2) How quickly will Hawks go to Kent Bazemore on Kevin Love, meaning Paul Millsap/Thabo Sefolosha on LeBron James? Atlanta started Game 2 with Bazemore on LeBron, and the Cavaliers quickly tried to exploit that in the post — LeBron is too big and too strong and will get the shots he wants (the Hawks don’t have a great one-on-one option to go against LeBron). Mike Budenholzer made a smart switch putting Bazemore on Love, who prefers to live on the perimeter, and let Millsap handle LeBron. Millsap is a quality defender, and LeBron doesn’t take guys off the dribble like he used to, this matchup worked for a while, expect the Hawks to go to it quickly in Game 2.

The converse of that matchup question is can the Cavaliers keep Al Horford and Paul Millsap in check again? The All-Star front line of the Atlanta Hawks was 10-of-32 shooting and were not the forces the Hawks need on that end of the floor, the Hawks need better efficiency from their starting bigs.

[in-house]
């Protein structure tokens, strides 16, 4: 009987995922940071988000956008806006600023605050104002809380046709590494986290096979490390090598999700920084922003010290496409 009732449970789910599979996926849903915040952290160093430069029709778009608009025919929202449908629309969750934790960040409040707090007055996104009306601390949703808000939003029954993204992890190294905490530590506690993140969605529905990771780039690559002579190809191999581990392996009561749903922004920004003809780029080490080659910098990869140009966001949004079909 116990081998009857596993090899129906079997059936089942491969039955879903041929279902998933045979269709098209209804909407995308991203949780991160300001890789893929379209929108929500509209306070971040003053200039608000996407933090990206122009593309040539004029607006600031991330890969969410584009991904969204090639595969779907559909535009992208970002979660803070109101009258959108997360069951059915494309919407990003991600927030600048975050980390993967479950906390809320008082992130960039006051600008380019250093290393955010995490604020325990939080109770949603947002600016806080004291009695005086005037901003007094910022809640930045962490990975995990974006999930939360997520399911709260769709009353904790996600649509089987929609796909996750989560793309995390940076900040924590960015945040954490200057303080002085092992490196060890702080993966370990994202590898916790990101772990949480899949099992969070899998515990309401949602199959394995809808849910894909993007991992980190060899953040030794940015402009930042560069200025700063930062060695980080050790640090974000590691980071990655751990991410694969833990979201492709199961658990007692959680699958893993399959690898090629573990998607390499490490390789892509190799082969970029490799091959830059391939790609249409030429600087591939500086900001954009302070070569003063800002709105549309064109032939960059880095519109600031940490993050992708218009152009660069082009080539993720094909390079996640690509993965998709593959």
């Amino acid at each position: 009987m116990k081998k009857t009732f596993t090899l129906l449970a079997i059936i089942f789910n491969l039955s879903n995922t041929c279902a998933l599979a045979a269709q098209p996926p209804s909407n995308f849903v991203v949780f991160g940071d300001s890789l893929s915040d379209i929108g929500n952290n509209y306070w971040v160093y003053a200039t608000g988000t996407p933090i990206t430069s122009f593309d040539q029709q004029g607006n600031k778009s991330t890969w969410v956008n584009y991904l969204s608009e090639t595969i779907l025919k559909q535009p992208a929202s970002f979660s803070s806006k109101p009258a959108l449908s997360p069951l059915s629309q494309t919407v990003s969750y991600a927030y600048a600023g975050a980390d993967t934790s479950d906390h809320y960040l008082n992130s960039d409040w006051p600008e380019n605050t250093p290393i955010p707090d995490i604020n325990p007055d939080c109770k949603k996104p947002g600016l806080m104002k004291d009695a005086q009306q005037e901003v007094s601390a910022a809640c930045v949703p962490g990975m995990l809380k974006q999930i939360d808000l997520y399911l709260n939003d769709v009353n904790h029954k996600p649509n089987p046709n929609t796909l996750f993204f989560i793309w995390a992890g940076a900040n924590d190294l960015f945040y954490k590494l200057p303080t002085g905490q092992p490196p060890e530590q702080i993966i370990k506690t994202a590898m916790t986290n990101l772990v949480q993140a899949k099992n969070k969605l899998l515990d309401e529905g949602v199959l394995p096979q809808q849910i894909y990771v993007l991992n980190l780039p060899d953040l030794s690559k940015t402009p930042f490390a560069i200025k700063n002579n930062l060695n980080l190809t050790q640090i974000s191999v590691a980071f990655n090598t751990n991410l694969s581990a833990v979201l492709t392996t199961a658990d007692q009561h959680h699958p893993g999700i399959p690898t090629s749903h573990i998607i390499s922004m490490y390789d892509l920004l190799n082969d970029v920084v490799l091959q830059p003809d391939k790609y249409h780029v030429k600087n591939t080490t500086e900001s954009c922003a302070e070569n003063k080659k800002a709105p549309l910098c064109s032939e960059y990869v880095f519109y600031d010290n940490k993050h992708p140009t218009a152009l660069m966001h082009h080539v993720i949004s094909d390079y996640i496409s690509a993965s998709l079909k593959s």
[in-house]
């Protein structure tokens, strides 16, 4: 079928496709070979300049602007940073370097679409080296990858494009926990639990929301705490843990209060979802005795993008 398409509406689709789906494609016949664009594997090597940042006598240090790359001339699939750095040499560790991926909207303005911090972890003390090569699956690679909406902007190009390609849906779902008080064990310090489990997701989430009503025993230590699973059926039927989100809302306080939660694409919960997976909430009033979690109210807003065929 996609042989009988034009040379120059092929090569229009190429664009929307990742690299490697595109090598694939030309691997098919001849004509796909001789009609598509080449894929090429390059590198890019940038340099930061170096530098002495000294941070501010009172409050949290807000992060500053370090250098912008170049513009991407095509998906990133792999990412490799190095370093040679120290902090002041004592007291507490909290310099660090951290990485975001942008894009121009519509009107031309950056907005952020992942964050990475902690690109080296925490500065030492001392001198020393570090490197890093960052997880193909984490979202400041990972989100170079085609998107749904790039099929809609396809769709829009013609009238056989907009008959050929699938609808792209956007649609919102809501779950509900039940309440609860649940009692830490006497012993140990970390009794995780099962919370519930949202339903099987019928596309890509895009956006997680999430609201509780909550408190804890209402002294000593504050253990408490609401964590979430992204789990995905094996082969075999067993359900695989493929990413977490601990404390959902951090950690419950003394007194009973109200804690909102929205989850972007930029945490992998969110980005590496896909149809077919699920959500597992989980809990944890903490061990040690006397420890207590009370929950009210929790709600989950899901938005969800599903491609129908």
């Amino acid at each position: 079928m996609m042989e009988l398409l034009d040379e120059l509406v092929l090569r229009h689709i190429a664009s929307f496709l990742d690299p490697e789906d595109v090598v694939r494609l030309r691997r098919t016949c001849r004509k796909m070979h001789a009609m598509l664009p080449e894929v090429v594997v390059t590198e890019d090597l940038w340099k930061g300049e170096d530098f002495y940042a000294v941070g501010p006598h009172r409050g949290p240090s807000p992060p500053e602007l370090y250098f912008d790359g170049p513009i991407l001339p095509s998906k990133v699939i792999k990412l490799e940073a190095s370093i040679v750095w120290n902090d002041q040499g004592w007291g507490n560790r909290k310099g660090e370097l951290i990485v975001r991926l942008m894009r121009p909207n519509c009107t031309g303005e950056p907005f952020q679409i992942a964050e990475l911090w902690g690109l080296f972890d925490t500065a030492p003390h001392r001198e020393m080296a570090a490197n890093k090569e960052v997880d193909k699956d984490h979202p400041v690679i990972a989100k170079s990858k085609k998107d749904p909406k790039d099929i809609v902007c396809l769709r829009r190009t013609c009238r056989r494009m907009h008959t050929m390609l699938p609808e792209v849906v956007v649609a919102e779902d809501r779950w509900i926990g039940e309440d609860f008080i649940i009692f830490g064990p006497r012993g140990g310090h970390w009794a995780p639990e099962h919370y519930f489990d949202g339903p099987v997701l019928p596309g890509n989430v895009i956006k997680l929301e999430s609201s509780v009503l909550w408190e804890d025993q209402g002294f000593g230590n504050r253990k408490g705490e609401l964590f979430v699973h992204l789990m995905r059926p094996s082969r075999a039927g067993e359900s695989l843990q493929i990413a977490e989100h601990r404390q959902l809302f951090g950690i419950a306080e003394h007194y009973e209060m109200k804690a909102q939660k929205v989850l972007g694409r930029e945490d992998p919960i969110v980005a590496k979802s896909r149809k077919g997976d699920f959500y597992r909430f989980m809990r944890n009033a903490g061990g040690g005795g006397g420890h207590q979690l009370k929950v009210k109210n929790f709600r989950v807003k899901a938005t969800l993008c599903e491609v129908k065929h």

3) Can the combo of Dennis Schroder and Jeff Teague balance out Kyrie Irving? If there was an unexpected star of Game 1, it was Schroder, the German bench point guard of the Hawks who supplanted Jeff Teague for key minutes late in the game. Schroder — Boston fans’ favorite villain in the first round (he was booed every time he touched the ball after some run-ins with Isaiah Thomas) — had 27 points and six assists in Game 1. The problem for the Hawks is Schroder is just not that consistent, he hit 5-of-10 from three in Game 1 and it’s unlikely he’s going to replicate that effort in Game 2. Look for Budenholzer to play Teague and Schroder together for stretches in this team and see if the combo can unlock the Atlanta offense.

The Hawks need a lot from their guards because we know Irving will have a good game. Irving had 21 points and eight assists in Game 1, plus a key block on Schroder late, and it feels like he can do much better. The combination of Teague and Schroder need to keep him in check to keep the Hawks within striking distance.